This article, originally published by Al Zucaro on BocaWatch.org, is preserved for historical purposes by Massive Impressions Online Marketing in Boca Raton.
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Midtown hasn’t had the easiest time with balloons in 2019. We’re all aware of the scare in Town Center, where popping balloons were mistaken for gun shots and a panic ensued. Luckily, with those balloons, our panic turned out to be little more than post-Dorian jitters. The little balloons popping made some of us run in fear. It’s ironic that little balloons made the folks in Midtown so agitated, because there’s still a balloon problem in Midtown. Boca’s like one big balloon, and what’s happening to that balloon is pretty scary for us Midtowners.
Just like Boca has borders, a balloon contains a fixed amount of air. Anyone whose played around with a long balloon knows that if you squeeze one end, the other end gets fatter. No matter what the balloon is made of, or what it’s filled with, the rule is generally the same: step on one end and the other end blows up.
I grew up in Boca during the time when Town Center was built. I rode my bike through it as it was being built, before I knew what it would be called. When I learned that it was going to be called “Town Center” even though it was “way out west” it was somewhat comical. I mean, who would take that seriously, something built so far west, west of I-95, being called “Town Center”? Funny.
But as I grew up and began to drive, Boca grew up with me. I worked summers with my dad, helping build homes in communities to the west, like Boca West, St. Andrews, and Woodfield. I worked delivering pizzas west of I-95 and as I was finishing up FAU I had a cute little apartment next to Town Center. Life in Boca was no longer centered east, and Town Center’s name started making more sense.
I watched Town Center, and the area around it, in the 80s and 90s, “steal the air” from Downtown Boca. Town Center “stole” the title of being Boca’s “central mall” from the mall I had grown up next to: Boca Mall. Royal Palm had started to decay around the time of Jan McArt’s dinner theater leaving. Downtown was said to be “on the decline”. My fondness for and loyalty to the Boca Mall made me feel like Town Center killed it, and did it in a dirty way, by branding itself as the new center of town.
It was as if Boca was a balloon. “Out west” of town was where all the growth was most profitable. “Out west” was where all the air went.
Downtown had to be stepped on, or deprived of oxygen, for that to happen. Even before IBM began to shrink, even before Bill Gate’s DOS ate OS2’s lunch, Downtown Boca’s decay began. In 1980 the CRA was formed to address that decay. Resolving that decay was the rationale for building Mizner Park.
Fast forward almost four decades since the CRA was formed to draw that air back into Downtown. If development is the metric for success it can be said that the effort of the CRA was very successful for Downtown. It’s booming. That place that we all called “out west” back then is now called Midtown.
Recently, the decade long planning process to allow mixed use and residential re-zoning in Midtown hit the wall. City Government and elected officials have locked the brakes on the process and the developer, Crocker Partners, previously leading the private push towards re-zoning, has given up. Crocker is no longer trying to get the area zoned for mixed use. All the City’s talk about allowing the progress to take place, the progress that justified investors to see opportunity in the area, was just hot air.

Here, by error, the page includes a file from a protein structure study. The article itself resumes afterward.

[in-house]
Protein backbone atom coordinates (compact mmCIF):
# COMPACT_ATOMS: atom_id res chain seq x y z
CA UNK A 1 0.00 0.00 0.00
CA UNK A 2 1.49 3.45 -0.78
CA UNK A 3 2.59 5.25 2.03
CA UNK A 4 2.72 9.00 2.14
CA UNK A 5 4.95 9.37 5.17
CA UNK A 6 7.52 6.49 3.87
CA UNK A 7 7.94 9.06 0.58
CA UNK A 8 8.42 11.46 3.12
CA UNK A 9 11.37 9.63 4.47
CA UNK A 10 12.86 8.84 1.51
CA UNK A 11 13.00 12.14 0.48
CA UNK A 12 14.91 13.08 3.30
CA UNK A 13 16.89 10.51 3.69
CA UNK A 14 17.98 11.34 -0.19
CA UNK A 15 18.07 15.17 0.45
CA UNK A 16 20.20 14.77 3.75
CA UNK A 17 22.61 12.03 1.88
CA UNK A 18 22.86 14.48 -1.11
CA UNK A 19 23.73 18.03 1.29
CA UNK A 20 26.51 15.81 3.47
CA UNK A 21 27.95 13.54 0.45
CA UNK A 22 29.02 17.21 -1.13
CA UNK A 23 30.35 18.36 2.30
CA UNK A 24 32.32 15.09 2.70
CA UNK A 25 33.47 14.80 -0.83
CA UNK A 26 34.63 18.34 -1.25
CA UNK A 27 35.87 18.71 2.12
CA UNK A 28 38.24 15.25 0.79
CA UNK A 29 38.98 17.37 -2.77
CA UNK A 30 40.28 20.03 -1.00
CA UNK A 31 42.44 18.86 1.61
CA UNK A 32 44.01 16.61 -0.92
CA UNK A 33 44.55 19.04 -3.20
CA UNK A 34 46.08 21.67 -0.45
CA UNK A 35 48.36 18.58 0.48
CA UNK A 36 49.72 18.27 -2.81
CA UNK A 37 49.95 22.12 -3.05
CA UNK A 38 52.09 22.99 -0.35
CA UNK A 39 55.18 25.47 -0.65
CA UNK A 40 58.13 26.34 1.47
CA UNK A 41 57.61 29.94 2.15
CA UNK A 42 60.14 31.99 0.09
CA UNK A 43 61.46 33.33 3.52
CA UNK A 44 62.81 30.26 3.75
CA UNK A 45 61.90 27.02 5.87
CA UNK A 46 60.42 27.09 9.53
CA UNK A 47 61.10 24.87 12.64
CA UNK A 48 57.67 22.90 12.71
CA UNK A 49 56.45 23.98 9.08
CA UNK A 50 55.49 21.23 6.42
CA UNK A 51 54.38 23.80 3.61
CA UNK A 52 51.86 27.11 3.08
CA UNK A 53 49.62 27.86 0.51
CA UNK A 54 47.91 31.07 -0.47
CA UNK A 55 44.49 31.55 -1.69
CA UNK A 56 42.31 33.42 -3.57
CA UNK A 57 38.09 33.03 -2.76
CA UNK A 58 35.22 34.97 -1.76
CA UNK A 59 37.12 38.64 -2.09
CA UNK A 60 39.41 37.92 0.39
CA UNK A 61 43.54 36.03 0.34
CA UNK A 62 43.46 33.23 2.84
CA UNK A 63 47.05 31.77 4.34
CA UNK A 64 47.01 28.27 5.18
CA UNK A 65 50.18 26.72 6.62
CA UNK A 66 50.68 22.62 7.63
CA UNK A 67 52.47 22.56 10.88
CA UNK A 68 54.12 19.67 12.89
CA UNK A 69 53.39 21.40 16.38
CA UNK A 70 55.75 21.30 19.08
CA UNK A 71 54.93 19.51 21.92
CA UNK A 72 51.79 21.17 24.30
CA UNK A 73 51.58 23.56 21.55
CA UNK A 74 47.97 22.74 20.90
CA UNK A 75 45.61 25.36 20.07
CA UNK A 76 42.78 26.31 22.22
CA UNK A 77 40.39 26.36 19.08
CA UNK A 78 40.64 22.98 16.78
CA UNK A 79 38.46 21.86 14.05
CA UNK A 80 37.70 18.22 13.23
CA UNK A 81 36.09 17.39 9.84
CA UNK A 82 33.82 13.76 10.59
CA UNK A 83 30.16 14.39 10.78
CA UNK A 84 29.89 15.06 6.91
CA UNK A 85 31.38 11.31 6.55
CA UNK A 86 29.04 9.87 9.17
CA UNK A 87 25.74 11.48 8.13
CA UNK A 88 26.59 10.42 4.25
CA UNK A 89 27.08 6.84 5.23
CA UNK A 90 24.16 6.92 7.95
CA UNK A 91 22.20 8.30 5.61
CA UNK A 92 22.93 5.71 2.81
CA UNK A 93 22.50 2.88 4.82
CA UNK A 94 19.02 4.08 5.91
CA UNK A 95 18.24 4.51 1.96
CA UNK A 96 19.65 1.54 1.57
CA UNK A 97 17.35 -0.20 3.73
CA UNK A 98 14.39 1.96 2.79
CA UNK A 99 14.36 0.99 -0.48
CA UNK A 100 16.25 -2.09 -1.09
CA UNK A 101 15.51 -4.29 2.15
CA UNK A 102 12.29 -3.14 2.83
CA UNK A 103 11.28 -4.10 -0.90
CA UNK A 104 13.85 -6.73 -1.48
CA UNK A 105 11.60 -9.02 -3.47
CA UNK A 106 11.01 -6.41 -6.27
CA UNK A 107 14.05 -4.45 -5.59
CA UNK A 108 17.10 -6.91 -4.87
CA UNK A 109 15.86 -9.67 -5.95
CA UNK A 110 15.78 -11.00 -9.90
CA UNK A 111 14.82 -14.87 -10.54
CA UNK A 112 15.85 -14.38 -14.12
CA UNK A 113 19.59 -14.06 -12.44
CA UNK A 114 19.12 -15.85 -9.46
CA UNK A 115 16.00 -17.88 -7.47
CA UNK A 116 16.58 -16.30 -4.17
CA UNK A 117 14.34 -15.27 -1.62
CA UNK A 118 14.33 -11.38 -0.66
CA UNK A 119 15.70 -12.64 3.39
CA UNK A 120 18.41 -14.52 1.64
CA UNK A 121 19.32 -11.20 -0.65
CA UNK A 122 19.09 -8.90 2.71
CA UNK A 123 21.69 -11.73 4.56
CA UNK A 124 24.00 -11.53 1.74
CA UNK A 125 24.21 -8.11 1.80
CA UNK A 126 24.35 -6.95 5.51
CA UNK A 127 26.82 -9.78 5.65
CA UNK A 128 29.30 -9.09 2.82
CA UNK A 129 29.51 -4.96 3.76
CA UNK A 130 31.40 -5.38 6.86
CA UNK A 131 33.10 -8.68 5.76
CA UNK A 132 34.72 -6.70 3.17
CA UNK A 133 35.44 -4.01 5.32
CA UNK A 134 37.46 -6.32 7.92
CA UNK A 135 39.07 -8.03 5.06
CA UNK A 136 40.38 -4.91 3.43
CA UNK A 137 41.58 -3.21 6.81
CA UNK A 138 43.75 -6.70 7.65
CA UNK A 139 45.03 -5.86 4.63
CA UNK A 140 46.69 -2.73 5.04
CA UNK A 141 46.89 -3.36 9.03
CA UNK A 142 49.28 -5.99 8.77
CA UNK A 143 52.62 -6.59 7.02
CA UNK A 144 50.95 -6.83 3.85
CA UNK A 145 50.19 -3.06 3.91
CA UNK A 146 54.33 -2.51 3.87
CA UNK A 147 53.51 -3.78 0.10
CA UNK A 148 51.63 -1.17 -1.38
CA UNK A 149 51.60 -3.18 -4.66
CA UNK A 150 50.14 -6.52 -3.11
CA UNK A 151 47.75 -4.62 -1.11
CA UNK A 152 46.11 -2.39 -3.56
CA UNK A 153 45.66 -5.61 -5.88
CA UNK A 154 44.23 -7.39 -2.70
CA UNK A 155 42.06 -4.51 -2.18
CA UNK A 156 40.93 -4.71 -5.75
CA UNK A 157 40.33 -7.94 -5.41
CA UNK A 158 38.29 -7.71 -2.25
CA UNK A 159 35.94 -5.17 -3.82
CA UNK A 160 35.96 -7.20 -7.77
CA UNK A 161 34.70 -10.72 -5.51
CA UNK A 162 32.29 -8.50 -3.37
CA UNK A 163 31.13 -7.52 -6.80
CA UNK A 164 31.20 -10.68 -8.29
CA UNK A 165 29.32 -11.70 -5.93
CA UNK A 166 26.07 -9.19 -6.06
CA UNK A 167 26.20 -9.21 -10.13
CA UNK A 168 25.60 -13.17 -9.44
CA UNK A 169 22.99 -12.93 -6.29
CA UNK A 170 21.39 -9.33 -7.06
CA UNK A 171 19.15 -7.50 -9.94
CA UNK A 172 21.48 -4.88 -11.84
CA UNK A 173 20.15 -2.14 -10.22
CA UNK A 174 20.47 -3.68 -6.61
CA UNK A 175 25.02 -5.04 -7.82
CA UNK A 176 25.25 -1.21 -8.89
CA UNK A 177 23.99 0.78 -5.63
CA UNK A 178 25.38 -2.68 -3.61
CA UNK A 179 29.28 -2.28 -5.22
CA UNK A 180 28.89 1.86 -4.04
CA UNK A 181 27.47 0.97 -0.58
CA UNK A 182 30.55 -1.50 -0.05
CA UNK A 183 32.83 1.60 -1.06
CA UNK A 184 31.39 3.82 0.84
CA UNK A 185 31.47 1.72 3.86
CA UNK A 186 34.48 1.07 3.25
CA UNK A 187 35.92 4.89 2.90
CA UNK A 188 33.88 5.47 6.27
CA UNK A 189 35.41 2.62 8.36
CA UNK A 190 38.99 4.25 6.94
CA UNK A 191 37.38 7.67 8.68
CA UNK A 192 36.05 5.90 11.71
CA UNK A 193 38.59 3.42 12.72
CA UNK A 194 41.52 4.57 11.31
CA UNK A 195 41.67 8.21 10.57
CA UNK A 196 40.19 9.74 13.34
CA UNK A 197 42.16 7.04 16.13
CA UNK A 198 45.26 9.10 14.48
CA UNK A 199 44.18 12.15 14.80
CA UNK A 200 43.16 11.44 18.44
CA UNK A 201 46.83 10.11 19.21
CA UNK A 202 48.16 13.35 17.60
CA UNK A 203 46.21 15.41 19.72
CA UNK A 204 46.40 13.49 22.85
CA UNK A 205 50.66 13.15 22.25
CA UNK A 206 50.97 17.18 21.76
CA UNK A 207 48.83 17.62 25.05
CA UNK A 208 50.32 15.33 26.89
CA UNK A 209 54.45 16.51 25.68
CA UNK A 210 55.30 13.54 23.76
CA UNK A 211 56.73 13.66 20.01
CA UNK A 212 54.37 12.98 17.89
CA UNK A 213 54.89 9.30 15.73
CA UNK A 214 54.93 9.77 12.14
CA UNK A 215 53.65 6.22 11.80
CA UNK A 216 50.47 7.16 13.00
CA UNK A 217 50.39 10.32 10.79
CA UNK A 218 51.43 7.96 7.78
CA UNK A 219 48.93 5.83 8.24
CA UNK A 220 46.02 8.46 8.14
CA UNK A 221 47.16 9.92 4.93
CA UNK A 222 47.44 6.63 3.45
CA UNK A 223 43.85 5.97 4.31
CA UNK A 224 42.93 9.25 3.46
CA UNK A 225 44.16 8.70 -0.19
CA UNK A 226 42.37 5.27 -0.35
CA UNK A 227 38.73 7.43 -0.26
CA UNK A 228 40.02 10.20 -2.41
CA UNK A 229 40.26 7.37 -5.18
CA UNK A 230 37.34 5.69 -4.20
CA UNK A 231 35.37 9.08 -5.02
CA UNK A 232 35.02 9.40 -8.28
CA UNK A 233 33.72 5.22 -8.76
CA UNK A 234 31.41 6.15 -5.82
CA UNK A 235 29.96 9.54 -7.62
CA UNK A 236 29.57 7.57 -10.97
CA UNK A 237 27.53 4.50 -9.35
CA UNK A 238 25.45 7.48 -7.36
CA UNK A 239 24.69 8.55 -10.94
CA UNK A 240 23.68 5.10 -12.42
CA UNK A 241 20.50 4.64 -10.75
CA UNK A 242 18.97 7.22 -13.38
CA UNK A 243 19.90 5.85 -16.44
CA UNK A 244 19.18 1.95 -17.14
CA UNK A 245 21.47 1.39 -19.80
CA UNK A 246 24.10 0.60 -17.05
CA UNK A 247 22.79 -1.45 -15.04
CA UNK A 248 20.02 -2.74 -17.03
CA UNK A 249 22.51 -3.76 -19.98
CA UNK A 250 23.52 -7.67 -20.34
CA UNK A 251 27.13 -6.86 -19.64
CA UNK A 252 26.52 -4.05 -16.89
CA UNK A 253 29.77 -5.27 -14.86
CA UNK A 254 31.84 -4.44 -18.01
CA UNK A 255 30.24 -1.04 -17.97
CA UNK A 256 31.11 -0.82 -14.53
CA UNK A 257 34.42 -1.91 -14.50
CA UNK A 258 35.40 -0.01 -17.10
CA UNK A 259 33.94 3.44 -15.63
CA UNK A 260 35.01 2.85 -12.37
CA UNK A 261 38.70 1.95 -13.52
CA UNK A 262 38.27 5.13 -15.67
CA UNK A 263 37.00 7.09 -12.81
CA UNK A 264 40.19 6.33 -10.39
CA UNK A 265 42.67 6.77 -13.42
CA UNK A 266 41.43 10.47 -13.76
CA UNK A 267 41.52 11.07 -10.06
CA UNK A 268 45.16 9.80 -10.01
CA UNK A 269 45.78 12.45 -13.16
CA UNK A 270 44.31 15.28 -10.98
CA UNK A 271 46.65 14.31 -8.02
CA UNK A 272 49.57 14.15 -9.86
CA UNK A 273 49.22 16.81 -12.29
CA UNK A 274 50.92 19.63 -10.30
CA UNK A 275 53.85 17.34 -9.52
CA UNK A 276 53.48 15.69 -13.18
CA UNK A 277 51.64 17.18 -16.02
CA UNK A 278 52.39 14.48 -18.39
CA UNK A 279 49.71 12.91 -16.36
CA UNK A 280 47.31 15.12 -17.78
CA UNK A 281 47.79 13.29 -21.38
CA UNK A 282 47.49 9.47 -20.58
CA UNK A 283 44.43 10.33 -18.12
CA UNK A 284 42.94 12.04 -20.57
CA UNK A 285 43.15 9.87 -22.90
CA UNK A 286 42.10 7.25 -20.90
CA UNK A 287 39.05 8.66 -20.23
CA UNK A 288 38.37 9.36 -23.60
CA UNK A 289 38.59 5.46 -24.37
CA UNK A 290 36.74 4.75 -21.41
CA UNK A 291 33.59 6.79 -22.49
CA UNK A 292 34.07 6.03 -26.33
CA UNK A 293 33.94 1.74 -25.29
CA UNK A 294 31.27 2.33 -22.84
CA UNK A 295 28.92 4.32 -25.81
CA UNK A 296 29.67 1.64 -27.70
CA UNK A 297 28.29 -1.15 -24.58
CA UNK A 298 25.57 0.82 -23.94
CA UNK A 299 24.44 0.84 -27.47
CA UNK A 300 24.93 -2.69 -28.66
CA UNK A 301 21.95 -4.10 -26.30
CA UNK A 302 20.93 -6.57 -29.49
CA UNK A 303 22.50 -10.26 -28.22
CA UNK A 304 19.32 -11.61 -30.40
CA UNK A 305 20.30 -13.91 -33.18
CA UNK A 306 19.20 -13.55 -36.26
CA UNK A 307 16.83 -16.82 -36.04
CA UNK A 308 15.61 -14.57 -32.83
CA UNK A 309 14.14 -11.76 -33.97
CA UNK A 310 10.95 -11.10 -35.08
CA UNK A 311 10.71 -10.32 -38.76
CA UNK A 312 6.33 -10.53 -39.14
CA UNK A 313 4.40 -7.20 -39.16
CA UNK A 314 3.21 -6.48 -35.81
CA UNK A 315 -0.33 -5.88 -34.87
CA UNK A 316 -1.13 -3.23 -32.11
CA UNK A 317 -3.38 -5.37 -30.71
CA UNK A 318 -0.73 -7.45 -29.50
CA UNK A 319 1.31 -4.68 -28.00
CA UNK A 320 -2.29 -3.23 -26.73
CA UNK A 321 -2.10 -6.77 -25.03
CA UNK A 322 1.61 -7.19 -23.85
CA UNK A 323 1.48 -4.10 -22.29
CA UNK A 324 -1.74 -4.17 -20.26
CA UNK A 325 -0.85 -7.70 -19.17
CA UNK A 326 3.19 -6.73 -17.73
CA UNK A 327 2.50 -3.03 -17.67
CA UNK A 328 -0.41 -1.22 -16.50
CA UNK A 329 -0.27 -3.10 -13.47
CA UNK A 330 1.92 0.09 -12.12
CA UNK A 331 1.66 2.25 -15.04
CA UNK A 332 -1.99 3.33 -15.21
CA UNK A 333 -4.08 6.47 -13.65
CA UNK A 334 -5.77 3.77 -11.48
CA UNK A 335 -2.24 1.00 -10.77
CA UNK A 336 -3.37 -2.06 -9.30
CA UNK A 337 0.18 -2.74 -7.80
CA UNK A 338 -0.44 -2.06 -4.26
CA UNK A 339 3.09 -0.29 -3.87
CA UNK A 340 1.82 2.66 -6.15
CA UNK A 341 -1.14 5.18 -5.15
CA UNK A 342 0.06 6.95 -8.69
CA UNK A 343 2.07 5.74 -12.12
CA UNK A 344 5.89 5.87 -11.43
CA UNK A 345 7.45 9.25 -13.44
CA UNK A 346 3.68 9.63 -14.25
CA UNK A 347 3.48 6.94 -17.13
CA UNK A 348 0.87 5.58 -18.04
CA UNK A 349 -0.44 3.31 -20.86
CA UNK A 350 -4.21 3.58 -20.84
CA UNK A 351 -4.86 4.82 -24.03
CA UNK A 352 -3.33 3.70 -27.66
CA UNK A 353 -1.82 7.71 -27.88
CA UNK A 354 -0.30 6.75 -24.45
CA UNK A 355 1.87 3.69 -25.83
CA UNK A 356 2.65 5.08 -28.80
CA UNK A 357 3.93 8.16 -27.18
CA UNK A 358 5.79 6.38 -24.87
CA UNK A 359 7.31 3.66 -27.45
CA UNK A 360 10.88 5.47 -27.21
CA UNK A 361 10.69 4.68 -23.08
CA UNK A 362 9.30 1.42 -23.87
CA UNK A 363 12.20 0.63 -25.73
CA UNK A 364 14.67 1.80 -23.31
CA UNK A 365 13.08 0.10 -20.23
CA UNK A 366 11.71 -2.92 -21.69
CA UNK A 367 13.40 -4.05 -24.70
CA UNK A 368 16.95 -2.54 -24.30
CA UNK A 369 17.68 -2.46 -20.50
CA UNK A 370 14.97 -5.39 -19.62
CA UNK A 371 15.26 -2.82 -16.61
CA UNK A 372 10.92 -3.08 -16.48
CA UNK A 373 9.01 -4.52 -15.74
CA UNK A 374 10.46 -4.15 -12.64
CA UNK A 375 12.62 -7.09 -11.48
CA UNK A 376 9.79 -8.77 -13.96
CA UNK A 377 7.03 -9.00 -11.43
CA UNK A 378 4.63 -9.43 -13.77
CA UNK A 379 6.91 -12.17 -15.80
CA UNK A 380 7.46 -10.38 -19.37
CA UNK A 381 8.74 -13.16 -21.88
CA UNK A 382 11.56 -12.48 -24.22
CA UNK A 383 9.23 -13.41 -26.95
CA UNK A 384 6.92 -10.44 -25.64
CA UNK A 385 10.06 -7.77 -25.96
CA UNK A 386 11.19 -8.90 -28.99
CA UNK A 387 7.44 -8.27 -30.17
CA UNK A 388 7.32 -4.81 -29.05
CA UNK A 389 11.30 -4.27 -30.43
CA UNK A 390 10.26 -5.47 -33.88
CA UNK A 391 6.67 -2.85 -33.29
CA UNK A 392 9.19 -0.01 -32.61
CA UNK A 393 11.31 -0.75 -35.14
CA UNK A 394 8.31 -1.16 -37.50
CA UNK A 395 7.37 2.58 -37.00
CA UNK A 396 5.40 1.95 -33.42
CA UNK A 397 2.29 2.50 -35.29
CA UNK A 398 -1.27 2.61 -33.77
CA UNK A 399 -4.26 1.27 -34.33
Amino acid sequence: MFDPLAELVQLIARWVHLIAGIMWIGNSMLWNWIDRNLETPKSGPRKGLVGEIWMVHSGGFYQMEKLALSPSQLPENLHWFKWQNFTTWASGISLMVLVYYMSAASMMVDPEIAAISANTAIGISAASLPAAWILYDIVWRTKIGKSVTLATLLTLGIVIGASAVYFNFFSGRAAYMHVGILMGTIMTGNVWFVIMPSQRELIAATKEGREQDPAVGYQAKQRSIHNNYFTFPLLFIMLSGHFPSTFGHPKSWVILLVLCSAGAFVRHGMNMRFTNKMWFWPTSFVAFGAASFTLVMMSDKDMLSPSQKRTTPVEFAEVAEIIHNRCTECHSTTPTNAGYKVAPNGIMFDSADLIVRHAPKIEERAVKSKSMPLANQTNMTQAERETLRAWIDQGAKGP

If I was an investor I’d be furious. Why? I’d be furious because of Downtown. Look at the rampant residential development that’s been allowed Downtown. Between the monster that is Tower 155, the phenomenal investment and work going into Royal Palm, Mizner Park and the upcoming Virginline Train Station, it’s obvious which end of the balloon has all the air in 2019. The effort to bring the balloon back into balance hasn’t focused investment in the center of town, once again. Now, with the center of town actually being Town Center, crowded Downtown has snatched back the crown it technically stopped deserving four decades ago. Midtown loses a new train station. Downtown gains one.
It’s not just about the loss for Midtown commercial property owners feeling left out of the explosive demand for mixed-use. That demand is here, like the rest of the planet. We see that demand being answered Downtown.
Residential property owners adjacent to Midtown were expected to see increases in their property values as Midtown was improved. Just like the neighborhoods adjacent to Downtown, Midtown property owners could have seen home values doubled if PMD/mixed-use plans weren’t doubled back on instead.
Lots around Downtown, in previously blue-collar neighborhoods, with homes containing less than 1500 square feet, are now selling for close to a million dollars. It will be a long time for Midtown home owners to see that kind of value growth. Now, maybe we’ll never see it at all.
Balloons are scary. Midtown residents should be agitated, but not by little balloons popping, but by the obvious, unavoidable, unfair numbers making it impossible to ignore that someone is stepping on our end of the Big Boca Balloon. Someone is getting the oxygen, and it’s not us. Someone’s property is appreciating pretty fast. What about ours now?